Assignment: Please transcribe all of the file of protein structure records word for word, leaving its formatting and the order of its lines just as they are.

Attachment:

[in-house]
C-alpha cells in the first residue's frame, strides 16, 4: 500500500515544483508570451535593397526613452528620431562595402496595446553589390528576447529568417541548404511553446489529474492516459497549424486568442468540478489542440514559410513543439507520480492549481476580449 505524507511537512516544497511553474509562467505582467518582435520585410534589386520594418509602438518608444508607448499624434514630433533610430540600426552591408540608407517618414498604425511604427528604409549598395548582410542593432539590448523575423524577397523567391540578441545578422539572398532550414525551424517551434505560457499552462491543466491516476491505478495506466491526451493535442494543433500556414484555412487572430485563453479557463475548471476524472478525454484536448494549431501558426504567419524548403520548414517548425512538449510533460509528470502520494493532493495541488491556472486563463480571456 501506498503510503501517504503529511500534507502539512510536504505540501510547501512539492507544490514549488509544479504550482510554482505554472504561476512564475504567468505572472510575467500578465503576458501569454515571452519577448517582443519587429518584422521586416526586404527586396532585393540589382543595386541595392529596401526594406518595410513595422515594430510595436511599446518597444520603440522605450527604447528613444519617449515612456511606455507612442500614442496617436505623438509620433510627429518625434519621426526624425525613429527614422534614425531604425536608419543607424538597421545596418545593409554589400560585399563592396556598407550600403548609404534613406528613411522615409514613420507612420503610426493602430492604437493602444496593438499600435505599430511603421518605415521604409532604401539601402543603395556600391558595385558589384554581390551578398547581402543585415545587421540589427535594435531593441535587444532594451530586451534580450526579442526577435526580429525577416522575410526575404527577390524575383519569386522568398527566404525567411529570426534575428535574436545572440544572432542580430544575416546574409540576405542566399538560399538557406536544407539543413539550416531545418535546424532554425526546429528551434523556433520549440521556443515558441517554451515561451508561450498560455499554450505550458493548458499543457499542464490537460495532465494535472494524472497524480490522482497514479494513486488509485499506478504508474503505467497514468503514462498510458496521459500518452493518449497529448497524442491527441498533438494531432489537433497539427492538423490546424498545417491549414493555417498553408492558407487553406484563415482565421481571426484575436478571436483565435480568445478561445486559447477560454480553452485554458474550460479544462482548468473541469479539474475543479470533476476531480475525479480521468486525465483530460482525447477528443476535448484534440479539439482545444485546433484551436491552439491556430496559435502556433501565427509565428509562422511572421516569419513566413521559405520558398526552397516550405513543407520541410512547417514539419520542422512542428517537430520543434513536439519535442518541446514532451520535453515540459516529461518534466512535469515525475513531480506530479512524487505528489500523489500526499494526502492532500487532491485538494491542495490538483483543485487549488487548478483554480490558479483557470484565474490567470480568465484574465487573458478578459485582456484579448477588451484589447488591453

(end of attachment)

[in-house]
C-alpha cells in the first residue's frame, strides 16, 4: 500500500515544483508570451535593397526613452528620431562595402496595446553589390528576447529568417541548404511553446489529474492516459497549424486568442468540478489542440514559410513543439507520480492549481476580449 505524507511537512516544497511553474509562467505582467518582435520585410534589386520594418509602438518608444508607448499624434514630433533610430540600426552591408540608407517618414498604425511604427528604409549598395548582410542593432539590448523575423524577397523567391540578441545578422539572398532550414525551424517551434505560457499552462491543466491516476491505478495506466491526451493535442494543433500556414484555412487572430485563453479557463475548471476524472478525454484536448494549431501558426504567419524548403520548414517548425512538449510533460509528470502520494493532493495541488491556472486563463480571456 501506498503510503501517504503529511500534507502539512510536504505540501510547501512539492507544490514549488509544479504550482510554482505554472504561476512564475504567468505572472510575467500578465503576458501569454515571452519577448517582443519587429518584422521586416526586404527586396532585393540589382543595386541595392529596401526594406518595410513595422515594430510595436511599446518597444520603440522605450527604447528613444519617449515612456511606455507612442500614442496617436505623438509620433510627429518625434519621426526624425525613429527614422534614425531604425536608419543607424538597421545596418545593409554589400560585399563592396556598407550600403548609404534613406528613411522615409514613420507612420503610426493602430492604437493602444496593438499600435505599430511603421518605415521604409532604401539601402543603395556600391558595385558589384554581390551578398547581402543585415545587421540589427535594435531593441535587444532594451530586451534580450526579442526577435526580429525577416522575410526575404527577390524575383519569386522568398527566404525567411529570426534575428535574436545572440544572432542580430544575416546574409540576405542566399538560399538557406536544407539543413539550416531545418535546424532554425526546429528551434523556433520549440521556443515558441517554451515561451508561450498560455499554450505550458493548458499543457499542464490537460495532465494535472494524472497524480490522482497514479494513486488509485499506478504508474503505467497514468503514462498510458496521459500518452493518449497529448497524442491527441498533438494531432489537433497539427492538423490546424498545417491549414493555417498553408492558407487553406484563415482565421481571426484575436478571436483565435480568445478561445486559447477560454480553452485554458474550460479544462482548468473541469479539474475543479470533476476531480475525479480521468486525465483530460482525447477528443476535448484534440479539439482545444485546433484551436491552439491556430496559435502556433501565427509565428509562422511572421516569419513566413521559405520558398526552397516550405513543407520541410512547417514539419520542422512542428517537430520543434513536439519535442518541446514532451520535453515540459516529461518534466512535469515525475513531480506530479512524487505528489500523489500526499494526502492532500487532491485538494491542495490538483483543485487549488487548478483554480490558479483557470484565474490567470480568465484574465487573458478578459485582456484579448477588451484589447488591453